As far as the present author is aware, while there have been limited investigations on forced convection for gases flowing outside of conduits, they have been confined entirely to transverse flow, and no data whatever are published on forced convection for gases in external longitudinal flow, which is the case found in a coke oven flue. The research of Carrier (339) is applicable only to air flowing transversely across small wrought iron pipes and does not hold when the gas flows longitudinally to a plane surface of either longitudinally or transversely to a large cylinder. The experiments of Nusselt (332), as well as of Bell (340, 341), and of Jordan (338), are all applicable only to the case of forced convection of gases inside of pipes. In the latte case, the measurements have been correlated by Weber, as quoted by Walker, Lewis, and McAdams (342), into the following formula, which holds for pipes with diameters up to 2 inches, gas temperatures up to 2000° F, mass flows up to 20 pounds of gas per second of free area, and for gases with molecular weights varying from 17, as in the case of illuminating gas, to 44, as in the case of carbon dioxide:

[35]     h = 0.88 W0.8 T0.5  S0.2 Cp  /  M0.3

where h is the film coefficient expressed in BTU/hr/sq ft per degree Fahrenheit; W is the mass velocity in pounds of gas per second per square foot of free area; T is the absolute arithmetic mean gas temperature in degrees Fahrenheit; S is the surface factor, that is, the heat transfer area in feet divided by the volume of the open gas passage; and m is the average molecular weight of the gas. The mass velocity is equal to the average linear velocity multiplied by the density of the gas.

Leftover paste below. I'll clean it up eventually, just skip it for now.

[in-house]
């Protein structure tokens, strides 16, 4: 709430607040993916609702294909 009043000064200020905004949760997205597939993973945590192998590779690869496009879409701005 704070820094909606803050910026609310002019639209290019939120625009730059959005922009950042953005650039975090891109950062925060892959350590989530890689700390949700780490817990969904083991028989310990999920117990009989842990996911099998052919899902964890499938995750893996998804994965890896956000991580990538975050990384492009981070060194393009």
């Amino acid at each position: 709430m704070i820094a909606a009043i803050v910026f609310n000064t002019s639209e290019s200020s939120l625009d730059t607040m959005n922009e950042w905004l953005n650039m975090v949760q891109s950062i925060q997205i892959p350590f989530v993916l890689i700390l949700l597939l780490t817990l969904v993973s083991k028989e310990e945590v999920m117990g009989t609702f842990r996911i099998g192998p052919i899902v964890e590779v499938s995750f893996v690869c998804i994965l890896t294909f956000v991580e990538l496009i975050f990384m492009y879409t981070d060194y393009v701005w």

According to the laws of radiation established by Stefan and Boltzman (343), the total radiant emission of a solid body is proportional to the fourth power of the absolute temperature. This is exact for an absolute black body, that is, for a perfect radiator, but is sufficiently accurate for other materials to be used in ordinary calculations. As it is usually the net heat transferred by radiation that is of interest, the Stefan-Boltzman law becomes for the case of two infinite planes:

[36] 

where Q is the net heat transferred, A is the area, t is the time, T1 and T2 are the absolute temperatures of the hot and cold bodies, respectively, and p1 and p2 are the relative emissivities of the respective surfaces referred to the black body. The most probable value of the total radiation constant, C, is the mean of the corrected observations of many authorities as reported by Coblentz (344), who gives C = 1.37 x 10-12 gram calories/sec/sq cm/°C4. In practice the receiving and emitting radiant surfaces are always peculiarly related, in regard to their shape and relative positions, so that it is necessary to introduce a proportionality shape factor, O, to provide the necessary correction from the special case of infinite parallel planes.